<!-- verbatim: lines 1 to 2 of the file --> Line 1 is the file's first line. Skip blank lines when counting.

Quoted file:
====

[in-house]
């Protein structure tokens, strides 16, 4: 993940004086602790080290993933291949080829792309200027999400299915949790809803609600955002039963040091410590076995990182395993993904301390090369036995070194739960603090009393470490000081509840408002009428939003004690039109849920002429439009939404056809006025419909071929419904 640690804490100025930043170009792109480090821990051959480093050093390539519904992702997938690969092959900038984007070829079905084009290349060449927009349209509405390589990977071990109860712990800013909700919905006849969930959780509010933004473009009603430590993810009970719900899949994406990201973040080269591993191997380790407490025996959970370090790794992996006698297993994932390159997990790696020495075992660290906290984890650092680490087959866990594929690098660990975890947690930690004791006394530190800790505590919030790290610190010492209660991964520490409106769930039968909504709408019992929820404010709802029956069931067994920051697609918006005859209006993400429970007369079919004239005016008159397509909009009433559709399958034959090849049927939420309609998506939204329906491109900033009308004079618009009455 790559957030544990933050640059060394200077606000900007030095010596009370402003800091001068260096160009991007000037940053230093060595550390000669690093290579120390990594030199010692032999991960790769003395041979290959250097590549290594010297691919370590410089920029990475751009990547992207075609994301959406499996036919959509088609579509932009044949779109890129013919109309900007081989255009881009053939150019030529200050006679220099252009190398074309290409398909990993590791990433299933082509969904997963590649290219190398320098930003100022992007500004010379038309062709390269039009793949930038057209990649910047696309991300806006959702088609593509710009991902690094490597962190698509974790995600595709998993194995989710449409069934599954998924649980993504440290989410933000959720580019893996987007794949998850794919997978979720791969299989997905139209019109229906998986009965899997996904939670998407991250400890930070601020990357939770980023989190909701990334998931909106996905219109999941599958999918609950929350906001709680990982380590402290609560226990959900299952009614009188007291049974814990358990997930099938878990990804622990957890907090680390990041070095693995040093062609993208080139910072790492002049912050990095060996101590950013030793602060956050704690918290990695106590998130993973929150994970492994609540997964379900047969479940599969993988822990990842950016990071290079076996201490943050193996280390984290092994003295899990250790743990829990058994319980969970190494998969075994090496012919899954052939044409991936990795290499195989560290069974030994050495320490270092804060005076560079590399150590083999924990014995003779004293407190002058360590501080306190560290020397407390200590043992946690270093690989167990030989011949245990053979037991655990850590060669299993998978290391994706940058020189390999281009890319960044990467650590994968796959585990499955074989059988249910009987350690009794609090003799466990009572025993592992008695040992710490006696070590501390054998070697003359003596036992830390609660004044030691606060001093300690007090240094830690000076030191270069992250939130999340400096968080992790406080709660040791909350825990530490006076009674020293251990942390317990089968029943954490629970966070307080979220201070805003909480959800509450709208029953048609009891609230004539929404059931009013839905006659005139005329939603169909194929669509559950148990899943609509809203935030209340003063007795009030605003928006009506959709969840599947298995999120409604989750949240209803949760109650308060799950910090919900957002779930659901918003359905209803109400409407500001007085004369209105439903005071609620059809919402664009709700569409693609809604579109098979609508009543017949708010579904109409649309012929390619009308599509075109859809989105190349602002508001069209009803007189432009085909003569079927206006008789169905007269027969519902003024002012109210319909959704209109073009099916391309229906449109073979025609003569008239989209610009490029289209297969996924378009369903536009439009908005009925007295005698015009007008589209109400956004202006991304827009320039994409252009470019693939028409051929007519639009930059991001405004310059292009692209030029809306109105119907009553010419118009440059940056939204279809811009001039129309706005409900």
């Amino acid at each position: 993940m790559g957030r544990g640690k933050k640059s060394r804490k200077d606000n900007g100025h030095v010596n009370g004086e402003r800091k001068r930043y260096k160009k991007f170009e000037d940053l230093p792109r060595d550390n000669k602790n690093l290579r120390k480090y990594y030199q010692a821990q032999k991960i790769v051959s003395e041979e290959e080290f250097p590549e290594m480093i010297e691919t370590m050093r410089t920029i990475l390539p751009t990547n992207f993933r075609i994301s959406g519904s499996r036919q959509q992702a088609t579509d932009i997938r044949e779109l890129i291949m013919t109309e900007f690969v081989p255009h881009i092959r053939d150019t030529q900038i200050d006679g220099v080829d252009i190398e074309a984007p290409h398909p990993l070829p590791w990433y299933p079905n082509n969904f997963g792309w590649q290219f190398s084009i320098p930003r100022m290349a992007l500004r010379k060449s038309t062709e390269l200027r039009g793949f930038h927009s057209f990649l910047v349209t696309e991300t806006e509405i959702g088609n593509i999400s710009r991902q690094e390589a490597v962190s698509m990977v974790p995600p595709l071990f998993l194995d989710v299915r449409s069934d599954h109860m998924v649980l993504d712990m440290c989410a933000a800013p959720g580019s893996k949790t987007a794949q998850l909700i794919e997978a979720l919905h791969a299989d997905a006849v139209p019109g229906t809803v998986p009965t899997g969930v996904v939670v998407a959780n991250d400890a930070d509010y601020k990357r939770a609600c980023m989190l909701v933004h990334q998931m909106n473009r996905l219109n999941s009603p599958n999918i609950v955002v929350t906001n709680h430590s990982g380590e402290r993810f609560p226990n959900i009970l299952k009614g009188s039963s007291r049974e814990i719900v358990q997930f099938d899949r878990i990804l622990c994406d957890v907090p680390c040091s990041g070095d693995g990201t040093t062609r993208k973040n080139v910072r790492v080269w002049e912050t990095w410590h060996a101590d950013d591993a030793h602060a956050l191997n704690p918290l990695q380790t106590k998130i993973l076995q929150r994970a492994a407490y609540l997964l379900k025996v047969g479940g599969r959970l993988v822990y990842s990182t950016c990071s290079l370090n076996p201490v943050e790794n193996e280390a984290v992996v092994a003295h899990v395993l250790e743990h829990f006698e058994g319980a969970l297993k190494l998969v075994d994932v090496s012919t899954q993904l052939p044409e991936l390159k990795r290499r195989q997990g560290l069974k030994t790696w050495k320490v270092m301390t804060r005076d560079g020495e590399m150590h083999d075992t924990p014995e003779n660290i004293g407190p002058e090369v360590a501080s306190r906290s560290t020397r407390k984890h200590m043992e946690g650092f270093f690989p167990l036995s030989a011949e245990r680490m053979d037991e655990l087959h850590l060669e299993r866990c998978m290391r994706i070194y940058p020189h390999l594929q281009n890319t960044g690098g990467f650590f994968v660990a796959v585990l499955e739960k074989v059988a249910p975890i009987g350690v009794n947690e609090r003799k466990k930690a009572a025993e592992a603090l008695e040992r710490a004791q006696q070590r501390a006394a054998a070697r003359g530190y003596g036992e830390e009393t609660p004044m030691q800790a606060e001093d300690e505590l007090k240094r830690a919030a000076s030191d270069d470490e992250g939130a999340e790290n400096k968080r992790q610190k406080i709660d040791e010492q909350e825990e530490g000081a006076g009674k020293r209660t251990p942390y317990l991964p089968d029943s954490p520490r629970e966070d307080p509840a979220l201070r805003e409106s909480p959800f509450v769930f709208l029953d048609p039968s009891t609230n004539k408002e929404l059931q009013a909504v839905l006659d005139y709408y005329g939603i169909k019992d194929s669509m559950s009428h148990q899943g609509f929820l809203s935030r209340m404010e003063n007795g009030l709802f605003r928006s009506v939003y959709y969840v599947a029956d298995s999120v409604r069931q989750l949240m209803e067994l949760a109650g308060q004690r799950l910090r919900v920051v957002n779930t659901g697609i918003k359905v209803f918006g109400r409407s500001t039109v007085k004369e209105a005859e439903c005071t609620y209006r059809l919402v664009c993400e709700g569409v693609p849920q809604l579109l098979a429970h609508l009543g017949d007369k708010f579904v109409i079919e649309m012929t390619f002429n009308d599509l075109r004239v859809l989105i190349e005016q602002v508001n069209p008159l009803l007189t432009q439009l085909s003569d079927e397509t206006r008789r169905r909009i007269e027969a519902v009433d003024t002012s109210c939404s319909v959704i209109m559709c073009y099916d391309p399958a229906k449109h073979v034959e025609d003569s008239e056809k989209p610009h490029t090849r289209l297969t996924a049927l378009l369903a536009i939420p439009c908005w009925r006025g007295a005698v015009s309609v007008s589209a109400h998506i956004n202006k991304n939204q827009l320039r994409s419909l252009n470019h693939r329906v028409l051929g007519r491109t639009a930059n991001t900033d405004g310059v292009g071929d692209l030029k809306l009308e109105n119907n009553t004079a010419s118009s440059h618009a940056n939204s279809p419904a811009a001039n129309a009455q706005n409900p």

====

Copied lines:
[in-house]
């Protein structure tokens, strides 16, 4: 993940004086602790080290993933291949080829792309200027999400299915949790809803609600955002039963040091410590076995990182395993993904301390090369036995070194739960603090009393470490000081509840408002009428939003004690039109849920002429439009939404056809006025419909071929419904 640690804490100025930043170009792109480090821990051959480093050093390539519904992702997938690969092959900038984007070829079905084009290349060449927009349209509405390589990977071990109860712990800013909700919905006849969930959780509010933004473009009603430590993810009970719900899949994406990201973040080269591993191997380790407490025996959970370090790794992996006698297993994932390159997990790696020495075992660290906290984890650092680490087959866990594929690098660990975890947690930690004791006394530190800790505590919030790290610190010492209660991964520490409106769930039968909504709408019992929820404010709802029956069931067994920051697609918006005859209006993400429970007369079919004239005016008159397509909009009433559709399958034959090849049927939420309609998506939204329906491109900033009308004079618009009455 790559957030544990933050640059060394200077606000900007030095010596009370402003800091001068260096160009991007000037940053230093060595550390000669690093290579120390990594030199010692032999991960790769003395041979290959250097590549290594010297691919370590410089920029990475751009990547992207075609994301959406499996036919959509088609579509932009044949779109890129013919109309900007081989255009881009053939150019030529200050006679220099252009190398074309290409398909990993590791990433299933082509969904997963590649290219190398320098930003100022992007500004010379038309062709390269039009793949930038057209990649910047696309991300806006959702088609593509710009991902690094490597962190698509974790995600595709998993194995989710449409069934599954998924649980993504440290989410933000959720580019893996987007794949998850794919997978979720791969299989997905139209019109229906998986009965899997996904939670998407991250400890930070601020990357939770980023989190909701990334998931909106996905219109999941599958999918609950929350906001709680990982380590402290609560226990959900299952009614009188007291049974814990358990997930099938878990990804622990957890907090680390990041070095693995040093062609993208080139910072790492002049912050990095060996101590950013030793602060956050704690918290990695106590998130993973929150994970492994609540997964379900047969479940599969993988822990990842950016990071290079076996201490943050193996280390984290092994003295899990250790743990829990058994319980969970190494998969075994090496012919899954052939044409991936990795290499195989560290069974030994050495320490270092804060005076560079590399150590083999924990014995003779004293407190002058360590501080306190560290020397407390200590043992946690270093690989167990030989011949245990053979037991655990850590060669299993998978290391994706940058020189390999281009890319960044990467650590994968796959585990499955074989059988249910009987350690009794609090003799466990009572025993592992008695040992710490006696070590501390054998070697003359003596036992830390609660004044030691606060001093300690007090240094830690000076030191270069992250939130999340400096968080992790406080709660040791909350825990530490006076009674020293251990942390317990089968029943954490629970966070307080979220201070805003909480959800509450709208029953048609009891609230004539929404059931009013839905006659005139005329939603169909194929669509559950148990899943609509809203935030209340003063007795009030605003928006009506959709969840599947298995999120409604989750949240209803949760109650308060799950910090919900957002779930659901918003359905209803109400409407500001007085004369209105439903005071609620059809919402664009709700569409693609809604579109098979609508009543017949708010579904109409649309012929390619009308599509075109859809989105190349602002508001069209009803007189432009085909003569079927206006008789169905007269027969519902003024002012109210319909959704209109073009099916391309229906449109073979025609003569008239989209610009490029289209297969996924378009369903536009439009908005009925007295005698015009007008589209109400956004202006991304827009320039994409252009470019693939028409051929007519639009930059991001405004310059292009692209030029809306109105119907009553010419118009440059940056939204279809811009001039129309706005409900």